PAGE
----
Competition is a vital part of a market economy. Ever since the early twentieth century, when several large corporations held monopolies in their respective industries, federal and state laws have endeavored to create a level playing field for fair competition in business. In that case, why do some employment contracts and other business agreements allow for non-compete clauses that limit competition within an industry. Alabama only allows non-compete clauses in certain circumstances. If you want to include a non-compete clause in a business agreement, or if your employer wants you to sign a non-compete agreement but you have misgivings about it, contact an Alabama business law attorney.
When Are Non-Compete Agreements Valid?
You can specify anything you want in a contract, but any clause of the contract that conflicts with a law currently on the books is legally unenforceable. Making your employees promise not to work in the same industry as you after they quit working for you is generally considered bullying, in much the same way that excessively strict rules about what employees can do outside of work hours would be. Former employees and former colleagues are free to compete in business with people and companies with whom they were previously associated, except for the instances specified in Section 8-1-1, the Alabama non-compete law that went into effect in 2016. These are the situations where non-compete agreements are valid and enforceable.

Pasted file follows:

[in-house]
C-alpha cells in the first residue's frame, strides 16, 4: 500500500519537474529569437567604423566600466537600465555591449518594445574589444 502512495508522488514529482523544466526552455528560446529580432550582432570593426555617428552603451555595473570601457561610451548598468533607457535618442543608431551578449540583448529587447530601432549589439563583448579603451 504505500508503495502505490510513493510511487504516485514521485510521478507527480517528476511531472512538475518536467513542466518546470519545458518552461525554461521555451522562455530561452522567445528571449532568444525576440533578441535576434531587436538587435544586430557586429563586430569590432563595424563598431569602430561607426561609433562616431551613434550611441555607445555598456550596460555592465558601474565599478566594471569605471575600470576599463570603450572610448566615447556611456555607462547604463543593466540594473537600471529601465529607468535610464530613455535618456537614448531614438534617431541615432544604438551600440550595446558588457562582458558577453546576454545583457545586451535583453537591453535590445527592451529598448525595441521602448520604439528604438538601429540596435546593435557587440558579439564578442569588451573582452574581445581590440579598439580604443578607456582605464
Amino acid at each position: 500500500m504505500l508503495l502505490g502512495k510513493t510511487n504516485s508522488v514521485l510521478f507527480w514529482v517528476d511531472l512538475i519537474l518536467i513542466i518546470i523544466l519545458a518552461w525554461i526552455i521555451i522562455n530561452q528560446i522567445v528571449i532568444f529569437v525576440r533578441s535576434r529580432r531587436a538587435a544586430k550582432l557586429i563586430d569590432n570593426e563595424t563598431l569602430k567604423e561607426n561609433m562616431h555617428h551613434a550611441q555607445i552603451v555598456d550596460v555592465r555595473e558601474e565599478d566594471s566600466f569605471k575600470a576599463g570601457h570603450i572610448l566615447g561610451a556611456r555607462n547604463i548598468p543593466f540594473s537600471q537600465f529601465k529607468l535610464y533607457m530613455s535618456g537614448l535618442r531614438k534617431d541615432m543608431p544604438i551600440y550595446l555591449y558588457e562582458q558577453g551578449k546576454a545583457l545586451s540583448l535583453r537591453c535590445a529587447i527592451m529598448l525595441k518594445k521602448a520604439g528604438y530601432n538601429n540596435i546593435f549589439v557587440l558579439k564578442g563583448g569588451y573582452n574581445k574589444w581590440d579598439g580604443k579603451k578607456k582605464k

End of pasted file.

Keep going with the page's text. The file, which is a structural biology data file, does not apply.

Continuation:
- Exclusivity clauses – the two parties agree to engage in a certain commercial activity only with each other
- Non-solicitation clauses – restrictions on former employees “stealing customers” with whom they developed a business relationship at their former job, although these are only valid for the first 18 months after the employee stops working for the company
- Dissolution agreements – upon dissolution of a business partnership, the former partners agree not to compete with each other
The purpose of non-compete agreements is not to limit a person’s freedom of speech or freedom to engage in professional activities. Rather, they are to prevent harm to the party whose interests are protected by the non-compete agreement. In general, “protectable interests” refers to trade secrets, not to job skills. For example, if you quit working at KFC, you cannot open a restaurant where you use the blend of eleven secret herbs and spices taught to you by your former employer. KFC cannot, however, stop you from opening a restaurant or from getting another job as a cook.
It is not always clear-cut whether the interests being protected by the non-compete clause count as proprietary information. In many cases, disputes over non-compete clauses must be resolved in court. A corporate law attorney can help.
Let Us Help You Today
The best way to know whether a business agreement that contains a non-compete clause is legally enforceable is to have a lawyer review the contract before you sign it. Contact the Birmingham business litigation and corporate law attorneys at Cloud Willis & Ellis for a consultation.